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Napoléon François Charles Joseph Bonaparte, Prince Imperial, King of Rome, known in the Austrian court as Franz from 1814 onward, Duke of Reichstadt from 1818, was the son of Napoleon I, Emperor of the French, and his second wife, Archduchess Marie Louise of Austria.

By Title III, article 9 of the French Constitution of the time, he was Prince Imperial, but he was also known from birth as the King of Rome, which Napoleon I declared was the courtesy title of the heir apparent. His nickname of L'Aiglon ("the Eaglet") was awarded posthumously and was popularized by the Edmond Rostand play, L'Aiglon.

When Napoleon I abdicated on 4 April 1814, he named his son as Emperor. However, the coalition partners that had defeated him refused to acknowledge his son as successor; thus Napoleon I was forced to abdicate unconditionally a number of days later. Although Napoleon II never actually ruled France, he was briefly the titular Emperor of the French in 1815 after the fall of his father. When his cousin Louis-Napoléon Bonaparte became the next emperor by founding the Second French Empire in 1852, he called himself Napoleon III to acknowledge Napoleon II and his brief reign.

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Napoléon François Charles Joseph Bonaparte, Prince Imperial, King of Rome, known in the Austrian court as Franz from 1814 onward, Duke of Reichstadt from 1818, was the son of Napoleon I, Emperor of the French, and his second wife, Archduchess Marie Louise of Austria.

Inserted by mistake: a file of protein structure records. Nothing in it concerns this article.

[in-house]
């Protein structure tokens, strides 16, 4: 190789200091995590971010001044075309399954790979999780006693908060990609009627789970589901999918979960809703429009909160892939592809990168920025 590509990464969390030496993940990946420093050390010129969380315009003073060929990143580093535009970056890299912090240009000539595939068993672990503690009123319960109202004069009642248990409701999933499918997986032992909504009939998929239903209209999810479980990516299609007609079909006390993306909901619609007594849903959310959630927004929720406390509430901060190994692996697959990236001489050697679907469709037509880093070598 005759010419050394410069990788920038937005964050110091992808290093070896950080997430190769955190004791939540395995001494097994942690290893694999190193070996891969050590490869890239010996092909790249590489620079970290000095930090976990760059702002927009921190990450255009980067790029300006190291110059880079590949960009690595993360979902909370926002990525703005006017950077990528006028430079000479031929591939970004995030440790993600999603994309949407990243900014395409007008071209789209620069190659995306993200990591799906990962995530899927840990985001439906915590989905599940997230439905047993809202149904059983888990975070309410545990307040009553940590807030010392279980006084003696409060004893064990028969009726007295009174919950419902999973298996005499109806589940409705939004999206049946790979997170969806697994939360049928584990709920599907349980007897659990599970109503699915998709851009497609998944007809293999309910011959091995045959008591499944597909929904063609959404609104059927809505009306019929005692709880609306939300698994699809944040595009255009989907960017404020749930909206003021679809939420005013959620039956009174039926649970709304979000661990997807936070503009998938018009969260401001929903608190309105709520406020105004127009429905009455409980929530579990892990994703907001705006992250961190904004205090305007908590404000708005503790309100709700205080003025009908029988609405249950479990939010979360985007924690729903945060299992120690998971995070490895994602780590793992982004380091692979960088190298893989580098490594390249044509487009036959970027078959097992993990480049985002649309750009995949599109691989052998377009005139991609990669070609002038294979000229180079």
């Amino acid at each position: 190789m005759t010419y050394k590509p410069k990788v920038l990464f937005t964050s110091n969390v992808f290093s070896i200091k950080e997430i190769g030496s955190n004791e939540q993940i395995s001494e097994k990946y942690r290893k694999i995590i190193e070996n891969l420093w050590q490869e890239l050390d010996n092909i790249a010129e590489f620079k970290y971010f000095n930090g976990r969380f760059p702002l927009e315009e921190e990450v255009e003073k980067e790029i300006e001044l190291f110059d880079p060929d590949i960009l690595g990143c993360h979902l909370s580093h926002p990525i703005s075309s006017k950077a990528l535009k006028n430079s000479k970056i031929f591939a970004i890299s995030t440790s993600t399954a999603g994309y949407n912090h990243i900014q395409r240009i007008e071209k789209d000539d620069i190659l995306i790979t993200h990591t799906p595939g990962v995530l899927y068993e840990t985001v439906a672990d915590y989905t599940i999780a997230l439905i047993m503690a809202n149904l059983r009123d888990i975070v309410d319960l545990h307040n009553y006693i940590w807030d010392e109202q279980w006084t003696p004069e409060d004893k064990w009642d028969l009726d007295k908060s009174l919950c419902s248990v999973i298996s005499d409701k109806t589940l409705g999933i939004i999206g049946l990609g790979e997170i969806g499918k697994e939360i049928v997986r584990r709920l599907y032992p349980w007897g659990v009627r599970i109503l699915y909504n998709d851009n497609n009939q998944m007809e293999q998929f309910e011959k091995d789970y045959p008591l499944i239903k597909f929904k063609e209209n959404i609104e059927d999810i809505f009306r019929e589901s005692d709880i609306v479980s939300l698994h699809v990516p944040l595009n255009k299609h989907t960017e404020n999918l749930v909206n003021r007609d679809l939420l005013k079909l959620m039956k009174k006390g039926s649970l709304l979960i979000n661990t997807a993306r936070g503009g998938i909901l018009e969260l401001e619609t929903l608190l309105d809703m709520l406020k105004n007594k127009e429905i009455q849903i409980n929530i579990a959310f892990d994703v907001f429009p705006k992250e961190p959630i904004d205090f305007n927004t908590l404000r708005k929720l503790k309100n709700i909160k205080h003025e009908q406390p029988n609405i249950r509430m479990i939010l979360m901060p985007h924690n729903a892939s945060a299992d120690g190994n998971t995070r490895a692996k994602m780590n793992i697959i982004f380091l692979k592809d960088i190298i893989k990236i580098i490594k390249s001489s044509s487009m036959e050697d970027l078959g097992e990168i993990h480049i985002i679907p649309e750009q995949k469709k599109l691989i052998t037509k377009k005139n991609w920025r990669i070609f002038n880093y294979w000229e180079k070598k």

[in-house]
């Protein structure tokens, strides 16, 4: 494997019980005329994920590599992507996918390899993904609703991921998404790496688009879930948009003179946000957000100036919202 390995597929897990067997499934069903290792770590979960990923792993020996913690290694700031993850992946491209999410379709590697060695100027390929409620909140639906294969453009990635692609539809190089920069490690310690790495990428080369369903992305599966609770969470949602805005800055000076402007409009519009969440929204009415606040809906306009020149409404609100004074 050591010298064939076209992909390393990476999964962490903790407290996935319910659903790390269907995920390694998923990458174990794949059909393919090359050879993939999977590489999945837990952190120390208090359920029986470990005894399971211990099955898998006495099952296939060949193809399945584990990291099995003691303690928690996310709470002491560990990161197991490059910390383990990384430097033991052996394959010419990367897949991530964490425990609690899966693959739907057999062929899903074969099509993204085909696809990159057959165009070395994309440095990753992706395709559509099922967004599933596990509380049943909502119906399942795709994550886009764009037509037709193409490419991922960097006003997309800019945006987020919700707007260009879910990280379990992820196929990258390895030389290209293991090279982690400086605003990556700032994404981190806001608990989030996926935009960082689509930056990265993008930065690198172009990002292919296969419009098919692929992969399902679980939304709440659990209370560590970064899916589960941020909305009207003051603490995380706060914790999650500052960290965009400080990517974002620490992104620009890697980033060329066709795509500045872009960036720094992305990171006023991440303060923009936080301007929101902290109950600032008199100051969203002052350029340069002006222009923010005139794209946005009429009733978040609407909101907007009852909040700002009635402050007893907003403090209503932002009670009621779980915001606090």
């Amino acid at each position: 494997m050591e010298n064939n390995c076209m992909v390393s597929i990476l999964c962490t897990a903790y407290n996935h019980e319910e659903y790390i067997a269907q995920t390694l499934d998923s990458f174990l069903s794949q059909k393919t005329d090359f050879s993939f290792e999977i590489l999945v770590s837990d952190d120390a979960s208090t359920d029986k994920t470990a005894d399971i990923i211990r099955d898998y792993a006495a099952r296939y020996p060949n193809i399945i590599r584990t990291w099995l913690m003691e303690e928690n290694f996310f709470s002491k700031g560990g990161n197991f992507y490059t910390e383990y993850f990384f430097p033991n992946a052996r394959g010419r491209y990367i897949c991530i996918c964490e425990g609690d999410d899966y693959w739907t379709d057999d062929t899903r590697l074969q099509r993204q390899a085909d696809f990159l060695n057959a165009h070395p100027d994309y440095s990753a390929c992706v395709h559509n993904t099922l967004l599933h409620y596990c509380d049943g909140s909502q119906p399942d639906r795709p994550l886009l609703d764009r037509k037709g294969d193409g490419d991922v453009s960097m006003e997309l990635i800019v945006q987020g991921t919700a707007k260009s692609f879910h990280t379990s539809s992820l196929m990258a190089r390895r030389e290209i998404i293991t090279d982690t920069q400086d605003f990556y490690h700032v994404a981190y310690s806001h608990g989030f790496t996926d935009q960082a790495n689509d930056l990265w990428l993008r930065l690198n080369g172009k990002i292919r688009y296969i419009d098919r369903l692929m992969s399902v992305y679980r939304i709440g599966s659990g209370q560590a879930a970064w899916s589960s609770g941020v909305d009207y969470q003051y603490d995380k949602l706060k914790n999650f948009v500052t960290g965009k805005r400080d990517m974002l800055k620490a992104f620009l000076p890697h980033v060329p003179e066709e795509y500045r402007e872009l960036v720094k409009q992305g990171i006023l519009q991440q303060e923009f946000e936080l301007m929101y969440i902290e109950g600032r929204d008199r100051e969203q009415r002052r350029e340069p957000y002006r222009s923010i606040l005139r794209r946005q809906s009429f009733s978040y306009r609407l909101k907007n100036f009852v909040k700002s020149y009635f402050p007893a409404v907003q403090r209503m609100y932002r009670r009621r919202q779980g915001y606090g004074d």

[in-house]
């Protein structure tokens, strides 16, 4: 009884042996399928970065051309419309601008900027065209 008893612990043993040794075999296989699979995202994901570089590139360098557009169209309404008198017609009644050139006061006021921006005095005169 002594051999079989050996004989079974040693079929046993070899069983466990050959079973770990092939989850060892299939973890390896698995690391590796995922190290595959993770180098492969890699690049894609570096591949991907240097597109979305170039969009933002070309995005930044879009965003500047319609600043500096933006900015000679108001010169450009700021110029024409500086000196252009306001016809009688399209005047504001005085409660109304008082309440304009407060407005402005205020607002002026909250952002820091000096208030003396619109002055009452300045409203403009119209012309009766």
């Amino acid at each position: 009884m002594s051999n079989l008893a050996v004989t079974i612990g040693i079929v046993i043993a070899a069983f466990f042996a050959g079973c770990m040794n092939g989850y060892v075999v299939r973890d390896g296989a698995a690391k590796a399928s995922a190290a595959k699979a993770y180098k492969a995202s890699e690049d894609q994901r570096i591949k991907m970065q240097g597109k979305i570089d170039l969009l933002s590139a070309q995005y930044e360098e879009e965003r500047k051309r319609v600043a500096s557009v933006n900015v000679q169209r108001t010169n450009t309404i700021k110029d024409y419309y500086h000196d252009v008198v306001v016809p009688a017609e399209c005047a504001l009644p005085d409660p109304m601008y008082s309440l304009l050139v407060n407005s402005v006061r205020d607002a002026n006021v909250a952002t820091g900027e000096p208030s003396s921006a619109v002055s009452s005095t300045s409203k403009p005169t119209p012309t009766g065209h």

By Title III, article 9 of the French Constitution of the time, he was Prince Imperial, but he was also known from birth as the King of Rome, which Napoleon I declared was the courtesy title of the heir apparent. His nickname of L'Aiglon ("the Eaglet") was awarded posthumously and was popularized by the Edmond Rostand play, L'Aiglon.

When Napoleon I abdicated on 4 April 1814, he named his son as Emperor. However, the coalition partners that had defeated him refused to acknowledge his son as successor; thus Napoleon I was forced to abdicate unconditionally a number of days later. Although Napoleon II never actually ruled France, he was briefly the titular Emperor of the French in 1815 after the fall of his father. When his cousin Louis-Napoléon Bonaparte became the next emperor by founding the Second French Empire in 1852, he called himself Napoleon III to acknowledge Napoleon II and his brief reign. More...

 
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Napoleon Bonaparte was a French military and political leader who rose to prominence during the latter stages of the French Revolution and its associated wars in Europe. As Napoleon I, he was Emperor of the French from 1804 to 1814 and again in 18...
 
    Marie Louise of Austria
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Marie Louise, Empress of the French (18101815) as consort of Napoleon I and duchess of Parma, Piacenza, and Guastalla (181647), daughter of Holy Roman Emperor Francis II (later Emperor of Austria as Francis I.) She was married (1810) to Napoleon I...
 
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Louis-Napoléon Bonaparte was the first President of the French Second Republic and, as Napoleon III, the Emperor of the Second French Empire. He was the nephew and heir of Napoleon I. He was the first President of France to be elected by a direct pop...
 
       
 
         
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